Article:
I understand why 'coloured' is a racist and offensive term. However, I don't understand why 'of colour' is somehow acceptable - often from black people complaining about the former term.

@andyc people with a disability > disabled people (or worse, 'the disabled').

As others here have alluded to, it's (partly, at least) about stigma and defining people as (individual) people like everyone else, or othering and homogenising them by reference to particular (stigmatised) characteristics.

Hence 'the Indian' - racist YES.

Then again, you wouldn't say 'people who are black'. So wtf do I know?

@dvdmrsdn Agree with all of that and clearly I'm not Greg Clarke but, in a pub, I might casually ask you

'Hi David - why do you think there are so few black managers in English footy ?'

But what staggers me is how dense he is, given his role and the fact it was in a public forum - screened live.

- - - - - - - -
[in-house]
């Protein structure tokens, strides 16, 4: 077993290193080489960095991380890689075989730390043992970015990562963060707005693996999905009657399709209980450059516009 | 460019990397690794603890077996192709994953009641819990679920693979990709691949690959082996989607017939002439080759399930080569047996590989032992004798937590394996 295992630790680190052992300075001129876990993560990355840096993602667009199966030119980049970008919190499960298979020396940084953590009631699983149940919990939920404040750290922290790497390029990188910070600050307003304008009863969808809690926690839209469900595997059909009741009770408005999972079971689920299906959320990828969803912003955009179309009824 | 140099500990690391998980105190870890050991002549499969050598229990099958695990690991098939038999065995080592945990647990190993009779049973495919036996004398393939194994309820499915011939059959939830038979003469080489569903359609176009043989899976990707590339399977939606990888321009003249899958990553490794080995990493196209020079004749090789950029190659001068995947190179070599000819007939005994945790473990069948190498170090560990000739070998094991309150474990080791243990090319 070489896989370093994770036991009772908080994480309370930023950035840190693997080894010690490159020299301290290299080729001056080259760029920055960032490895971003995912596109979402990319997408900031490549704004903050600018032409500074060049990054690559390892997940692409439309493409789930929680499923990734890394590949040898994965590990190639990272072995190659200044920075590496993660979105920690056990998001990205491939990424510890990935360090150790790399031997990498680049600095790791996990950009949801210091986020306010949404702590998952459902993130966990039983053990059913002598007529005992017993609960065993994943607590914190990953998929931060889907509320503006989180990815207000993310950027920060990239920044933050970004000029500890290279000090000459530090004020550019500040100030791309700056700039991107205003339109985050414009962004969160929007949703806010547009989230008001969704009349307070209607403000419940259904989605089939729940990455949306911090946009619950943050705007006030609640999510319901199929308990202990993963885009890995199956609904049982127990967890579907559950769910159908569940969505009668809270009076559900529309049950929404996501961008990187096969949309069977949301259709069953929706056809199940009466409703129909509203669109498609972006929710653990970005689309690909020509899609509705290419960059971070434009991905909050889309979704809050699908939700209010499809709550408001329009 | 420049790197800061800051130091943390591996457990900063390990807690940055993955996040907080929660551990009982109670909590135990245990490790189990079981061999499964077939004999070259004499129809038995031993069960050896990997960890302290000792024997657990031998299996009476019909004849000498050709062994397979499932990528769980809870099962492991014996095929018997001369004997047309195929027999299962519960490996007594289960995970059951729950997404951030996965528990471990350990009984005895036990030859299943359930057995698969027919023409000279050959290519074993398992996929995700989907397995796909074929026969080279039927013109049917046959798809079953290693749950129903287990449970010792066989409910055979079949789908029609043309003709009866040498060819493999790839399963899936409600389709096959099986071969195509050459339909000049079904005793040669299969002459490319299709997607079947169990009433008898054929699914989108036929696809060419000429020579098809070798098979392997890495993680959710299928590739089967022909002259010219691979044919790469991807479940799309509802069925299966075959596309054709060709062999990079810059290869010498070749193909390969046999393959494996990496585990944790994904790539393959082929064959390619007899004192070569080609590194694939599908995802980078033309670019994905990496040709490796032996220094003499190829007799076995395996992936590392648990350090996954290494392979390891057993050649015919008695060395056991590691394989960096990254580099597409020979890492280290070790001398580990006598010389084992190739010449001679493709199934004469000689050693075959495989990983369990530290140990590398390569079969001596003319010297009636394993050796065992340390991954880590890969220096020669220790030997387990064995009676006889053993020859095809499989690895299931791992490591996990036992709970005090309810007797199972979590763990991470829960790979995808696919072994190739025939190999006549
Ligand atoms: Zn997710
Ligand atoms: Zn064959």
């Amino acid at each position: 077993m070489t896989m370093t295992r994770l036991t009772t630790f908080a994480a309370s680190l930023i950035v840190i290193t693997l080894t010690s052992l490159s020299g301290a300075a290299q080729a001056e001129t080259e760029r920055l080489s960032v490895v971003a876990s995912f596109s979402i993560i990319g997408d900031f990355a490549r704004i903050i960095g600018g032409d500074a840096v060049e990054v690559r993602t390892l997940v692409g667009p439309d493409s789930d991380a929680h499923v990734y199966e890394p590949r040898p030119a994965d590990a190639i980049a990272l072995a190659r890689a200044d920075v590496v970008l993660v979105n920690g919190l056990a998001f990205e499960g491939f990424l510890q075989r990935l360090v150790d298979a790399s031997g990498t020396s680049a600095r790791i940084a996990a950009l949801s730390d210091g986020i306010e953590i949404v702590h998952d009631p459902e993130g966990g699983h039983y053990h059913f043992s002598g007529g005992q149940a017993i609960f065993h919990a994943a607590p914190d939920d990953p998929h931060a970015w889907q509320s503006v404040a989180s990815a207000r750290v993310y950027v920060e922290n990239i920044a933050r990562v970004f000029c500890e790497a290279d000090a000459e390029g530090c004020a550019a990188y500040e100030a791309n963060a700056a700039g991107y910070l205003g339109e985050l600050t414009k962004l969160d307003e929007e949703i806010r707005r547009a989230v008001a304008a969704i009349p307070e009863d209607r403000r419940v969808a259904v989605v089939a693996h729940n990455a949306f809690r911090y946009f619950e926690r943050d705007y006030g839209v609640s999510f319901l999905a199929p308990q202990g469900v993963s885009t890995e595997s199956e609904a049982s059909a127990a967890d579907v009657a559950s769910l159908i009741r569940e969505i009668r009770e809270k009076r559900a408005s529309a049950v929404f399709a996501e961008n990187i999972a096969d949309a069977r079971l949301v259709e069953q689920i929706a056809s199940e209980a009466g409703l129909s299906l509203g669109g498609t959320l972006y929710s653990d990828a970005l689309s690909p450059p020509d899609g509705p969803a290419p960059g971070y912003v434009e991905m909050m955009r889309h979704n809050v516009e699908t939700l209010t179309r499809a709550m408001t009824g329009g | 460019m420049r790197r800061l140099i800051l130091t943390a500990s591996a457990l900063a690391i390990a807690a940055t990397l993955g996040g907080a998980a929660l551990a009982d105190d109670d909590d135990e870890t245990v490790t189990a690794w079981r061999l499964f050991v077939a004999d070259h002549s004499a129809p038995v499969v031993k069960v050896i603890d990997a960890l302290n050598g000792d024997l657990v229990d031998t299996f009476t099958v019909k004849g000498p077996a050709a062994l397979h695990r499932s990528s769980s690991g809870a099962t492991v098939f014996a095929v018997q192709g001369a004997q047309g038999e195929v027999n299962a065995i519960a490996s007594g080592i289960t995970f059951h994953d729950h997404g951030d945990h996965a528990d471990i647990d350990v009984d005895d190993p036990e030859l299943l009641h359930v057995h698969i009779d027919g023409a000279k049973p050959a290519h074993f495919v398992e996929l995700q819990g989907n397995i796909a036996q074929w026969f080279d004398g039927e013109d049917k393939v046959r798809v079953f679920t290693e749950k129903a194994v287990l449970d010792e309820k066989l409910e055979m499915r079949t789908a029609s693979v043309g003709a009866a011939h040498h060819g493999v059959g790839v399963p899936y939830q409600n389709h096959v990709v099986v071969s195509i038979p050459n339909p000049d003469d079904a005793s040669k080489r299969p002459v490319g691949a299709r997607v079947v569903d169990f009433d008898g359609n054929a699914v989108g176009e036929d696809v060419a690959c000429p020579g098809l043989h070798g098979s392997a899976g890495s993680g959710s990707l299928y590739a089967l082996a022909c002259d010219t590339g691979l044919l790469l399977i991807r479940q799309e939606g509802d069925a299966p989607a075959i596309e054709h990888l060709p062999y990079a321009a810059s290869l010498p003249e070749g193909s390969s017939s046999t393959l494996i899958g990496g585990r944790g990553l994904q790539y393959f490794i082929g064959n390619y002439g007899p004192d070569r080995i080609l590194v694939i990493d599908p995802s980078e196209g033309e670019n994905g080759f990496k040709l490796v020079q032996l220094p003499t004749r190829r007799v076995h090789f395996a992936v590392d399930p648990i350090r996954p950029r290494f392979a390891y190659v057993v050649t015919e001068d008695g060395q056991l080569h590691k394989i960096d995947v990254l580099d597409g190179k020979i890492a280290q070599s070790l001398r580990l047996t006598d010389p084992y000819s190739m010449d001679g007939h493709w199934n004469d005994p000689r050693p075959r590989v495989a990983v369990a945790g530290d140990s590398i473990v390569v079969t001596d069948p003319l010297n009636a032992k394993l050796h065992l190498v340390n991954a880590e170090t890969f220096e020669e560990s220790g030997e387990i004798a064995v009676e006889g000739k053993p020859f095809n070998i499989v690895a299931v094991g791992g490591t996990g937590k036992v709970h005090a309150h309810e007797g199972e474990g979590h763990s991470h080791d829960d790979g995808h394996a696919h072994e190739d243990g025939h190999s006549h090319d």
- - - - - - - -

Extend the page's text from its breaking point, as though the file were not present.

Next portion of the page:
For all the taking the knee, Kick It Out, platitudes, armbands etc, we clearly have a long way to go.

Most depressing though is the fact that the successor to Clarke will be voted for by his mates.

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@andyc @dvdmrsdn

We can’t be colour blind ‘til the stigma has gone.

However, we can discuss race and colour effectively. When race is relevant to the discussion, bring it (including identifying the white people in the situation). When race isn’t an issue leave it out. Same with gender.

The examples in the thread already show this appropriately, I think:
- the lack of Black managers in football: race relevant
- burning food in the oven: race not relevant

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